This political support is important because we can’t stop nuclear terrorism on our own.  Securing nuclear materials requires the active participation of a host of actors including governments, militaries, border guards, parliaments, intelligence services, local law enforcement, and citizens.  We need increased vigilance and an understanding that a nuclear strike anywhere in the world will have a profound impact on us all.    

The administration was also able to attract concrete support for several initiatives.  In fact, every country in attendance pledged to do more to tighten regulation of nuclear materials and several made concrete commitments to comply with international treaties on nuclear security.   Most notably, our allies decided to do the following:

•    Canada returned a large amount of spent highly enriched uranium fuel from their medical isotope production reactor to the United States and committed to funding highly enriched uranium removals from Mexico and Vietnam;

•    Chile removed all highly enriched uranium (18kgs) in March

•    Italy and the U.A.E signed Megaports agreements with the U.S. which will include installation of detection equipment at ports

•    Kazakhstan will convert a highly enriched uranium research reactor and eliminate its remaining highly enriched uranium

•    Mexico will convert a highly enriched uranium research reactor and eliminate their remaining highly enriched uranium by working through IAEA

•    Norway will contribute $3.3 million over the next four years to the IAEA nuclear security fund which are flexible funds for activities in developing countries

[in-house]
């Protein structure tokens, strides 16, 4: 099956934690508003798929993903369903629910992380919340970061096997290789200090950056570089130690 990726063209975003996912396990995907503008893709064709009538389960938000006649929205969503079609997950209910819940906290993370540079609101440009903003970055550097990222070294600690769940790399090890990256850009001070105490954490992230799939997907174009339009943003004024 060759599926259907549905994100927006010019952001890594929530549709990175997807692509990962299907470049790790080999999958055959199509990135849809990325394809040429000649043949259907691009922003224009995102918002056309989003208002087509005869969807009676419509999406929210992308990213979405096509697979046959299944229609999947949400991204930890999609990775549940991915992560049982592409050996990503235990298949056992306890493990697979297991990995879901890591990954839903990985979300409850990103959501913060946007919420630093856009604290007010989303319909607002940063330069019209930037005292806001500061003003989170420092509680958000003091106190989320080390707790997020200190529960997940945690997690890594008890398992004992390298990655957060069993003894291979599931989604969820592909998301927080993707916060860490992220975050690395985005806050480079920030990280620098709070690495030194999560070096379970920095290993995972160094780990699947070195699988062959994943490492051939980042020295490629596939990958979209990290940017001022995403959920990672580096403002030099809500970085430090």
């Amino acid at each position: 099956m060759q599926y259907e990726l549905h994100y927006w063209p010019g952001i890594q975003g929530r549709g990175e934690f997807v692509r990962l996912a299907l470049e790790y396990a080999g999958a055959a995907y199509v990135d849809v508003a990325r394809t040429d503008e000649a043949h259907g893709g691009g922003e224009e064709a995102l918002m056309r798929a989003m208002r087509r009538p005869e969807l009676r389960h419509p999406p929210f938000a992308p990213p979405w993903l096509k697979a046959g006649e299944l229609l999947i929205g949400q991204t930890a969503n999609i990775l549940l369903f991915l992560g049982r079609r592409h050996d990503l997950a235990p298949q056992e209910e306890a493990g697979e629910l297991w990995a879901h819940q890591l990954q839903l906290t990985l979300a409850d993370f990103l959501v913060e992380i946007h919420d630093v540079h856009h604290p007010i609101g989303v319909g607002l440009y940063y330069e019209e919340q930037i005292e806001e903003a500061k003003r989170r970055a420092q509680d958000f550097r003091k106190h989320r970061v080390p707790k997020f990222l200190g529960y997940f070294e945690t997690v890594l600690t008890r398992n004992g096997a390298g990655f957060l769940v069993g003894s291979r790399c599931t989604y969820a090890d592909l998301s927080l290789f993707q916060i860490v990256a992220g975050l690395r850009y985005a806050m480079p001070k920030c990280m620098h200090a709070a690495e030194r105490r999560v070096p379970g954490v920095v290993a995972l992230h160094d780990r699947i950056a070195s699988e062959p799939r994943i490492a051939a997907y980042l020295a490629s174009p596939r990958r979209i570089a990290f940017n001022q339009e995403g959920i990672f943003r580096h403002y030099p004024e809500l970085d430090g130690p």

•    Russia signed the Plutonium Disposition protocol, decided to end plutonium production and will make contributions to the International Atomic Energy Agency’s Nuclear Security Fund

•    Ukraine will remove all highly enriched uranium by the next Nuclear Security Summit in 2012 and half of it by year’s end

This conference was only the beginning of a renewed international focus on fulfilling commitments to UN resolution 1540.  In December, representatives from each participating country will reconvene to measure commitments made against concrete results.  I trust that this effort to focus the international community will lead to even more tangible progress looking towards the next nuclear security summit in Seoul in 2012.

Ultimately, real progress will be found in the consistent enforcement of rules already in place for monitoring and controlling the establishment and movement of nuclear material in these countries. This is not exciting work but gravely important – as countries safeguard and reduce their weapons-grade material, we will go a long ways towards building a more secure future.

I was also encouraged that the president was able to use the summit to continue building support for strong sanctions on Iran.  I believe that his face to face meeting with President Hu will pay dividends as the UN Security Council negotiates a resolution imposing sanctions on Iran.  Given China’s recent opposition to new sanctions, I was encouraged by President Hu’s apparent willingness to consider the resolution.  We are not there yet, but the administration has laid the diplomatic groundwork necessary for a strong sanctions package.  We need to move forward on this pressure track and we need to move quickly.